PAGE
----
Programming, Software and Code

Lazy GC And Fixed-Size Allocation

So I've mentioned in an off-hand way recently about some of the small projects I've been working on in the Parrot GC. When I do talk about GC it's either on one of the two topics "fix a bug" or "make drastic improvements", but these that I have been working on recently are neither of those: they are small, incremental improvements that will provide only limited improvements.

When we look at performance in GC, we can make a number of simplifying assumptions that help to decrease the complexity of our algorithm. And in GC, algorithmic simplicity is key: no matter what changes you make internally to the GC, the number of data objects being allocated and managed will remain constant (unless other parts of the system severely optimize their own memory usage, which is necessary too). So too is the amount of work required per object: we must visit it at least once to determine if it is alive and to mark it, and visit things again in order to sweep them. So there isn't a whole lot of performance that we are going to eek out of this basic procedure. However, there are four things that we can really do to improve GC performance*:
  1. Improve the efficiency of Allocation/Deallocation. We need to decrease the algorithmic complexity of an allocation, because it's a very common operation. Deallocations are (in theory) exactly as common as Allocations.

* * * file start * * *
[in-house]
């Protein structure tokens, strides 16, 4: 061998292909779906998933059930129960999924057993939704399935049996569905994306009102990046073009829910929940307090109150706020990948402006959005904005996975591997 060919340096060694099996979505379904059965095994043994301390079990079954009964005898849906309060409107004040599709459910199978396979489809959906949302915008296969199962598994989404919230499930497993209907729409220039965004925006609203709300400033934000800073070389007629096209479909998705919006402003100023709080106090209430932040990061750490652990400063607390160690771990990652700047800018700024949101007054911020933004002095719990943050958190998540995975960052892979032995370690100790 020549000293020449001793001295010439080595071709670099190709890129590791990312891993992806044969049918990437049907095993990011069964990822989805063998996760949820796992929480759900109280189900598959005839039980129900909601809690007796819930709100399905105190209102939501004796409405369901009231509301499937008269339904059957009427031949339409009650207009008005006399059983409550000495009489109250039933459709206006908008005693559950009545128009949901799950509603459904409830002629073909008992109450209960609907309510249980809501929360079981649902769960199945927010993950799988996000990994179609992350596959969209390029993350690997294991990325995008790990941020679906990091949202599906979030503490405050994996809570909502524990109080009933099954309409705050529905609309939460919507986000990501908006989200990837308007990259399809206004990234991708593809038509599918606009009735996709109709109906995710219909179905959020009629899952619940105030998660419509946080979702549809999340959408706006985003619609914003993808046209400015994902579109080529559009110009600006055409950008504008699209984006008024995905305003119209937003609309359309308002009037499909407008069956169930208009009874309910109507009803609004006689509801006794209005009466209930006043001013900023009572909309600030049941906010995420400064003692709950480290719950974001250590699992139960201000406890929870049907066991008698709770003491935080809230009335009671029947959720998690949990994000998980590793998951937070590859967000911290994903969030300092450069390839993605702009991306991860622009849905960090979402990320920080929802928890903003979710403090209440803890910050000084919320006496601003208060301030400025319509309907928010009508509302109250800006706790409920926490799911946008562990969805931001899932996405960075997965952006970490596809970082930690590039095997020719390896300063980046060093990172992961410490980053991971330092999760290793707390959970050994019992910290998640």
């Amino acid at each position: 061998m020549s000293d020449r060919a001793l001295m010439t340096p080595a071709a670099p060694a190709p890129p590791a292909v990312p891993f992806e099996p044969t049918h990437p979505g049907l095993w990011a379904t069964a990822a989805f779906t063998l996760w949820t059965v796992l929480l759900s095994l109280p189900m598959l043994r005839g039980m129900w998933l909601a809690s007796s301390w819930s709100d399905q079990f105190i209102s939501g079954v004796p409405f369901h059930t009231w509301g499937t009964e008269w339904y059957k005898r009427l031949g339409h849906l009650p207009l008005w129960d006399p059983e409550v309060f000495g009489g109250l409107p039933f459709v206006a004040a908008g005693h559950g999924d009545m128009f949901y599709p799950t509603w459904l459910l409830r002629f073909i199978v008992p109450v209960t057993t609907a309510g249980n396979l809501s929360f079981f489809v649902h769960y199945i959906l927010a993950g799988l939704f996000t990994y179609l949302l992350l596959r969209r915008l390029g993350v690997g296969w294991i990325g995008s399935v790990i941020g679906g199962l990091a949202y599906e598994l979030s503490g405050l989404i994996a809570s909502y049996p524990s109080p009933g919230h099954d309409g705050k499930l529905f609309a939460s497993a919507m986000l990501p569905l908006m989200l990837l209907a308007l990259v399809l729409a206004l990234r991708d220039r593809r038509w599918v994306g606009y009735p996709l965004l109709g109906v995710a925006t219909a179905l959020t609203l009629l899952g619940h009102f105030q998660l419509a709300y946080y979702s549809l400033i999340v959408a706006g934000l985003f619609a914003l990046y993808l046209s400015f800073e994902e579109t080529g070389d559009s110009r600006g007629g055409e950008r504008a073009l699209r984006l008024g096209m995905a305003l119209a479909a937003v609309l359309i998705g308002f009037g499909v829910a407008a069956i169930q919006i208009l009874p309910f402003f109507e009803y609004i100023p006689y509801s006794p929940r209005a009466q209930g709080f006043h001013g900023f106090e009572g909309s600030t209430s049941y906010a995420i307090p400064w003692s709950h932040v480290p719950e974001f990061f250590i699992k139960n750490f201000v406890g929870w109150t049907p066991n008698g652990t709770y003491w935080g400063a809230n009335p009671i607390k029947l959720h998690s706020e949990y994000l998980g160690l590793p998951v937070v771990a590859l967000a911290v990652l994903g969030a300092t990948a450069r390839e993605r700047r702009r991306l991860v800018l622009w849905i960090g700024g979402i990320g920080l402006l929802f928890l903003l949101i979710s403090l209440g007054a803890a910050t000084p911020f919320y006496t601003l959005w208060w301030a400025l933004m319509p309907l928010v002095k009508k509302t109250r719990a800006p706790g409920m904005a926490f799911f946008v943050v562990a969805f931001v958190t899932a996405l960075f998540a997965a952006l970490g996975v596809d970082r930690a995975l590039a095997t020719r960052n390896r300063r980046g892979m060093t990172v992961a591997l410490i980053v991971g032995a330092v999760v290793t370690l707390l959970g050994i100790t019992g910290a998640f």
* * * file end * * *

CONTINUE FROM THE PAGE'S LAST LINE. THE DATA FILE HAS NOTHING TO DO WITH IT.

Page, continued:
2. Linearize Allocation/Deallocation. If we can allocate items from a nice, large, fresh stretch of memory we can avoid needing to search for appropriate-sized chunks, or needing to copy/compact existing data.
  3. Decrease the number of items needing to be marked and swept. We can't control how much junk the program generates, but we can control how often we mark/sweep all of it. This is done through heuristics such as generational GC algorithms which choose to mark/sweep a subset of all objects during a GC run, instead of all objects every time. This can also be done in an incremental core where we sweep a portion on each run.
  4. Decrease the frequency of GC mark/sweep runs. This basically means means we increase our memory footprint, or increase collector latency. More data available to our program means we need to do less searching for free memory.
Parrot uses (in theory anyway) two types of aggregate objects: PMCs and STRINGs. All other types of data items that get allocated are attached in one way or another to these two types. When we allocate a PMC, we also need to allocate and initialize it's Attributes structure, which is a separate memory object. Currently this is done through an additional malloc() call, although in the auto_attrs branch, it is done using the new fixed-size allocator instead, which should be less expensive then normal malloc calls (#1). By allocating these items from our own managed pools and using a lazy technique to do it, we can improve allocator linearization (#2). By realizing that these fixed-size data items are always considered part of the PMC, We can simplify the marking and sweeping algorithm to ignore them completely and treat them as just an extension of the single PMC object (#3). And finally, by using the lazy allocator and increasing the initial size of our pools, we can decrease the number of GC runs that need to occur during startup, maybe eliminating them entirely (#4).